Does Luke mean here the Holy Spirit who comes from Jesus, the Spirit who somehow is Jesus, or the Spirit who brings us to Jesus? As regards the initial outpouring of the Spirit, Luke distinguishes Jesus as divine Co-Sender from the divine Spirit who is sent or poured out (Luke 24: 49; Acts 2: 33). But when witnessing to the spread and life of the Christian community, Luke often refers to the powerful guidance of Jesus and that of the Spirit in a seemingly undifferentiated manner. Both are constantly present ‘in, with, and under’ the ministry of the Church. Luke’s narrative puts flesh and blood on what the Letter to the Hebrews states about human beings being enabled through Christ the High Priest to approach God’s ‘throne of grace’ (Heb. 4: 16).

One might risk summing up what Hebrews conveys about the place and means of salvation: ‘Outside Christ the High Priest and his ongoing priestly self-offering and intercession there is no salvation.’ To avoid misunderstanding, one should add at once: ‘But there is no way to be “outside Christ” and no zone beyond him and his priestly activity.’ It was Augustine who classically expressed in debate with the Donatists his faith in Christ as the real, albeit invisible, minister of every baptism, no matter who was the visible minister of baptism. Later, Augustine’s principle was extended to the Eucharist, the administration of other sacraments, preaching, and the celebration of the divine office. We quoted Vatican II’s Constitution on the Divine Liturgy on the multifaceted presence of Christ in the celebration of the liturgy, preaching the Word, and praying the divine office.38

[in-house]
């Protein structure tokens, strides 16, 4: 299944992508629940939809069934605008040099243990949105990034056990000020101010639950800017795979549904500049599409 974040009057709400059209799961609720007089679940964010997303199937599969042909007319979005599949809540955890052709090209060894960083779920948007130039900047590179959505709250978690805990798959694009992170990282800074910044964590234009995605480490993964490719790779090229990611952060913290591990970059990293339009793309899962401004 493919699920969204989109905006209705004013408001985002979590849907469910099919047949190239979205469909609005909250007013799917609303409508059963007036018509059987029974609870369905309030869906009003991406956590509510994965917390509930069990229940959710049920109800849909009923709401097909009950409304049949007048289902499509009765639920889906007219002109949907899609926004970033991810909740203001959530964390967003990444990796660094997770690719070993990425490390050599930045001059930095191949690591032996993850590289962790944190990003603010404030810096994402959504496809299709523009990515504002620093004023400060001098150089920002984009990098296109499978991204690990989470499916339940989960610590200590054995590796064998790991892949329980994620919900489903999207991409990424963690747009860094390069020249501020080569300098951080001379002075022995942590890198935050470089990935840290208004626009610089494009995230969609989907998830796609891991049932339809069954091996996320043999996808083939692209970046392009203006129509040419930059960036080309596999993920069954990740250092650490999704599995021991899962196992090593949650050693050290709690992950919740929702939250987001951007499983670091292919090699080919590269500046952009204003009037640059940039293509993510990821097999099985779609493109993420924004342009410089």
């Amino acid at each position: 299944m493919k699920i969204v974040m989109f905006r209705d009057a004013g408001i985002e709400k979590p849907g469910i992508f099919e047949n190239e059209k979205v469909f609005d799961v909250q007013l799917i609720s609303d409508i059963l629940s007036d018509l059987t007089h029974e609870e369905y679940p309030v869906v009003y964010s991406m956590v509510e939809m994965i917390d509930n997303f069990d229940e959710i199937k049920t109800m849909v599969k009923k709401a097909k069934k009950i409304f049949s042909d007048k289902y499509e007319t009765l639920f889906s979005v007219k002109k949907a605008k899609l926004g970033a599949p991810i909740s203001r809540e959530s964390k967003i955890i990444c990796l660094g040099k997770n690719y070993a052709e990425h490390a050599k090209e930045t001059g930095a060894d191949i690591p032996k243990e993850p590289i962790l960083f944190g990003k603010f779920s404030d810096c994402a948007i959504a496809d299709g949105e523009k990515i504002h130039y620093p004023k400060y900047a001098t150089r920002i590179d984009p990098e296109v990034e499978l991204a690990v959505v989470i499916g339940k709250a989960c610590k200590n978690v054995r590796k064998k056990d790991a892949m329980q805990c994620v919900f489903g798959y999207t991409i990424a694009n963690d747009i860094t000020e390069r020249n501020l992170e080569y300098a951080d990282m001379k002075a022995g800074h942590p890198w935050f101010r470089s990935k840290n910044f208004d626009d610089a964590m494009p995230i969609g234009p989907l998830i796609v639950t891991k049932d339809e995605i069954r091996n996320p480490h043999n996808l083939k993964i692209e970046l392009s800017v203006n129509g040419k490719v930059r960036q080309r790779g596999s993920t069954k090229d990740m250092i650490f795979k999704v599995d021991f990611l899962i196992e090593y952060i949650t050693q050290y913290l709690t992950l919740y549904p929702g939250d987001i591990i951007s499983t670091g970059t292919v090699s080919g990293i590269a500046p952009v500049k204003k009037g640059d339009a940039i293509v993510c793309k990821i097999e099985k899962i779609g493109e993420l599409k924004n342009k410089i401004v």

38 See K. Rahner, ‘The Presence of the Lord in the Christian Community at Worship’, trans. D. Bourke, Theological Investigations, x (London: Darton, Longman & Todd, 1973), 71 83.

Few have witnessed more powerfully than Tom Torrance to the active, priestly presence of Christ whenever the Eucharist is celebrated. We cited Torrance’s emphatic words: ‘when the Church worships, praises and adores the Father through Christ and celebrates the Eucharist in his name, it is Christ himself [in the Spirit] who worships, praises and adores the Father in and through his members, taking up, moulding and sanctifying the prayers of the people.’ (5) The fifth item in our summary of the permanent exercise of Christ’s priesthood concerns his role as the Mediator for the blessed in heaven. Adapting the words of the Creed, we can say: ‘His priesthood will have no end.’ In his glorified humanity Christ will remain eternally the Agent (or rather joint Agent with the Holy Spirit) through whom human beings will be raised and enjoy divine life forever.